At its most fundamental level, strategy is a management plan geared towards achieving a set of business goals. For single business companies, there are three levels of strategy that together form a map to achieving sustained success. These are corporate strategy – big-picture management decisions that effect the entire organization; divisional strategy – decisions limited to achieving the goals of specific business units; and functional strategy – decisions relating to marketing, finance and operational performance.
Single business companies by their nature are vulnerable to market fluctuations, competitor action and evolving consumer expectations as they compete for market share. Corporate strategy examines the company’s current market position and seeks to optimize operations, profitability and growth by weighing the risks and rewards of diversifying into new markets and establishing additional revenue streams against the projected benefits and limitations of remaining focused on a single market.
Sometimes called business strategy or business unit strategy, the second level of single business strategy is concerned with directing the divisions within the organization. For example, your sales strategy may evaluate the activities of your competitors in conjunction with market demand to set a strategic price point. Likewise, your research and development strategy may be aimed at increasing product differentiation. It’s important, however, that divisional strategies work in concert with the overall corporate strategy in order to achieve organizational goals.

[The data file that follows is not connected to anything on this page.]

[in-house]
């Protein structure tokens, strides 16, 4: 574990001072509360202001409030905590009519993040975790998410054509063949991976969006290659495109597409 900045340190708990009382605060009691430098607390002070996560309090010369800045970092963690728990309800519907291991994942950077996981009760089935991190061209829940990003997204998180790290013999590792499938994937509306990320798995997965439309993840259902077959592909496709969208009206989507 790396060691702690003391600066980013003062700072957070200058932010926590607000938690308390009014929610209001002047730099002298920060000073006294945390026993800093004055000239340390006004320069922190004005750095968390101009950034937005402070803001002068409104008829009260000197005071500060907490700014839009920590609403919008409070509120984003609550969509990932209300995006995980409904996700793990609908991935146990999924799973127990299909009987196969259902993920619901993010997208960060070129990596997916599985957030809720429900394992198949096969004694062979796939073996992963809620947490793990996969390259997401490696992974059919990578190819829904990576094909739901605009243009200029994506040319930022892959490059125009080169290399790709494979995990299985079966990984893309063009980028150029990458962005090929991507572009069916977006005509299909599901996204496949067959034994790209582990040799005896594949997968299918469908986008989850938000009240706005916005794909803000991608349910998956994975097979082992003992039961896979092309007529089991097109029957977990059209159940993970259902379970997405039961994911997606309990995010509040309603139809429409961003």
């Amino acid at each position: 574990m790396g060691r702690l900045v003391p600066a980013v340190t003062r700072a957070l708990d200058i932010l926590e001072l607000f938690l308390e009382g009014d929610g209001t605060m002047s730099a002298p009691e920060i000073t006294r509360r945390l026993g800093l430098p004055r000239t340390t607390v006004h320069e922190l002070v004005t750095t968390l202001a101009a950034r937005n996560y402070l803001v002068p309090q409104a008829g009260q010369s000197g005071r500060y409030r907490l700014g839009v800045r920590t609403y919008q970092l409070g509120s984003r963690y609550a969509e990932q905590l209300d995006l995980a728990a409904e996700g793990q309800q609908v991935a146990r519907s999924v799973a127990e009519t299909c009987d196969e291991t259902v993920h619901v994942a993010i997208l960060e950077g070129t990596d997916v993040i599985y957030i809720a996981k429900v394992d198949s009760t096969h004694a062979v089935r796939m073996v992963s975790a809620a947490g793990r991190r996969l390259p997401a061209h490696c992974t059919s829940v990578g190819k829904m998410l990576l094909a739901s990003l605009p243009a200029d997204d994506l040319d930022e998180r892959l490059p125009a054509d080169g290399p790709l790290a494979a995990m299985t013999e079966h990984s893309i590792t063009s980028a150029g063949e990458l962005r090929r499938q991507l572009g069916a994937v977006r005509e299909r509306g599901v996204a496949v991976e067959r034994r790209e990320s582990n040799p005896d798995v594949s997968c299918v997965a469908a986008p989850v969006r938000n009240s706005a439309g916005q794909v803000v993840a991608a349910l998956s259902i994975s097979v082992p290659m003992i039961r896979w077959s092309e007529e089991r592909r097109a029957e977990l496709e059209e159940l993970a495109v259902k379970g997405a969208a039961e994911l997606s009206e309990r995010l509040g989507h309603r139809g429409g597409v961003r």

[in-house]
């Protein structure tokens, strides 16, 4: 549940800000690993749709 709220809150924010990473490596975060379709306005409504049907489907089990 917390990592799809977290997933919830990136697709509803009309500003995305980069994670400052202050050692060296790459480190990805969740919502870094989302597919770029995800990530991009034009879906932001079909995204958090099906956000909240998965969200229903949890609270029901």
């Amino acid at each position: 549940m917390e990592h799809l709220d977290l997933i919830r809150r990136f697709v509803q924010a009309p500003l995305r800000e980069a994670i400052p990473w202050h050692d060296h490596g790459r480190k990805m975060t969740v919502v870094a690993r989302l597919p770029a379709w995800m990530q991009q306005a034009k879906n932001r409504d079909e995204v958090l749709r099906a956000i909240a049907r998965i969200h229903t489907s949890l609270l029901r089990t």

Some business units wield a significant effect on your overall corporate strategy. These often are grouped together under the banner of functional strategy. Marketing, for example, holds influence over how various divisional strategies are applied. A strong marketing strategy may reveal important insights into specific customer needs in your segment. These insights will in turn inform other divisional strategies such as product development, advertising and customer service as they endeavor to apply divisional strategies geared towards fulfilling customer needs.
Good planning is everything when it comes to composing effective business strategies. Resist basing your planning decisions on untested assumptions and avoid using unnecessary jargon to cloud uncertainty – simple, clear and to-the-point is always best. Don’t be afraid to break away from standard strategy templates when your unique business needs require a more creative solution, and encourage, rather than quash, internal debate about the direction the organization should be headed and the best way to get there.